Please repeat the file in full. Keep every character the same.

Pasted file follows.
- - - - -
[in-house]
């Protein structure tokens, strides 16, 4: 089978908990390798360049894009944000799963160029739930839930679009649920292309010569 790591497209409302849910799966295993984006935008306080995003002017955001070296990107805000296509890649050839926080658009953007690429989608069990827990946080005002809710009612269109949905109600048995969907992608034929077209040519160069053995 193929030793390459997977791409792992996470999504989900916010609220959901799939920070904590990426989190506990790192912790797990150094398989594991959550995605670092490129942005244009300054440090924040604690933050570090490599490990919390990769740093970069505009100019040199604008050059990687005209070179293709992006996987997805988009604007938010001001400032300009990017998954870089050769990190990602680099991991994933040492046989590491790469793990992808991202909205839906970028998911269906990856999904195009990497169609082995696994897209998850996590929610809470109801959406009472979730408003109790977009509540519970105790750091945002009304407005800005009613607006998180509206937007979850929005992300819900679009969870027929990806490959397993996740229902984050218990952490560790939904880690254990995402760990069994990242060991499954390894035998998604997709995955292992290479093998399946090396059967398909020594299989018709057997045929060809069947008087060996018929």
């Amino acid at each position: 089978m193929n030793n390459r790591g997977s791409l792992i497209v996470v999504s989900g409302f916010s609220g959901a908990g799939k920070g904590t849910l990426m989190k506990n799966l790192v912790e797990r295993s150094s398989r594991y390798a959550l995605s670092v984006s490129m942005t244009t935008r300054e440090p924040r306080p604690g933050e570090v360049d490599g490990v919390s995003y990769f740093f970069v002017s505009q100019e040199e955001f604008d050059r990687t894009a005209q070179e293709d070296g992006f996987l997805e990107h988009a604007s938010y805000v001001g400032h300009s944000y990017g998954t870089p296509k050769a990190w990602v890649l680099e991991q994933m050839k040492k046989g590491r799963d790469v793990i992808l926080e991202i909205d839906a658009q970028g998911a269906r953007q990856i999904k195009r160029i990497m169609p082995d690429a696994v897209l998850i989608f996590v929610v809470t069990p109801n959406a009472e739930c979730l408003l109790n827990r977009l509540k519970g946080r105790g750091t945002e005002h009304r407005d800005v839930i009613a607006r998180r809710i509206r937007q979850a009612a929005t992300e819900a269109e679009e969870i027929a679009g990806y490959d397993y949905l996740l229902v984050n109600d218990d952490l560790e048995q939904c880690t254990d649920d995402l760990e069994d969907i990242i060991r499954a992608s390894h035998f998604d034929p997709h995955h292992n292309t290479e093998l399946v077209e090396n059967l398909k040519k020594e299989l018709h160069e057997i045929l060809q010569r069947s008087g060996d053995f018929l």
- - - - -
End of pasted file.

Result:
[in-house]
């Protein structure tokens, strides 16, 4: 089978908990390798360049894009944000799963160029739930839930679009649920292309010569 790591497209409302849910799966295993984006935008306080995003002017955001070296990107805000296509890649050839926080658009953007690429989608069990827990946080005002809710009612269109949905109600048995969907992608034929077209040519160069053995 193929030793390459997977791409792992996470999504989900916010609220959901799939920070904590990426989190506990790192912790797990150094398989594991959550995605670092490129942005244009300054440090924040604690933050570090490599490990919390990769740093970069505009100019040199604008050059990687005209070179293709992006996987997805988009604007938010001001400032300009990017998954870089050769990190990602680099991991994933040492046989590491790469793990992808991202909205839906970028998911269906990856999904195009990497169609082995696994897209998850996590929610809470109801959406009472979730408003109790977009509540519970105790750091945002009304407005800005009613607006998180509206937007979850929005992300819900679009969870027929990806490959397993996740229902984050218990952490560790939904880690254990995402760990069994990242060991499954390894035998998604997709995955292992290479093998399946090396059967398909020594299989018709057997045929060809069947008087060996018929």
């Amino acid at each position: 089978m193929n030793n390459r790591g997977s791409l792992i497209v996470v999504s989900g409302f916010s609220g959901a908990g799939k920070g904590t849910l990426m989190k506990n799966l790192v912790e797990r295993s150094s398989r594991y390798a959550l995605s670092v984006s490129m942005t244009t935008r300054e440090p924040r306080p604690g933050e570090v360049d490599g490990v919390s995003y990769f740093f970069v002017s505009q100019e040199e955001f604008d050059r990687t894009a005209q070179e293709d070296g992006f996987l997805e990107h988009a604007s938010y805000v001001g400032h300009s944000y990017g998954t870089p296509k050769a990190w990602v890649l680099e991991q994933m050839k040492k046989g590491r799963d790469v793990i992808l926080e991202i909205d839906a658009q970028g998911a269906r953007q990856i999904k195009r160029i990497m169609p082995d690429a696994v897209l998850i989608f996590v929610v809470t069990p109801n959406a009472e739930c979730l408003l109790n827990r977009l509540k519970g946080r105790g750091t945002e005002h009304r407005d800005v839930i009613a607006r998180r809710i509206r937007q979850a009612a929005t992300e819900a269109e679009e969870i027929a679009g990806y490959d397993y949905l996740l229902v984050n109600d218990d952490l560790e048995q939904c880690t254990d649920d995402l760990e069994d969907i990242i060991r499954a992608s390894h035998f998604d034929p997709h995955h292992n292309t290479e093998l399946v077209e090396n059967l398909k040519k020594e299989l018709h160069e057997i045929l060809q010569r069947s008087g060996d053995f018929l």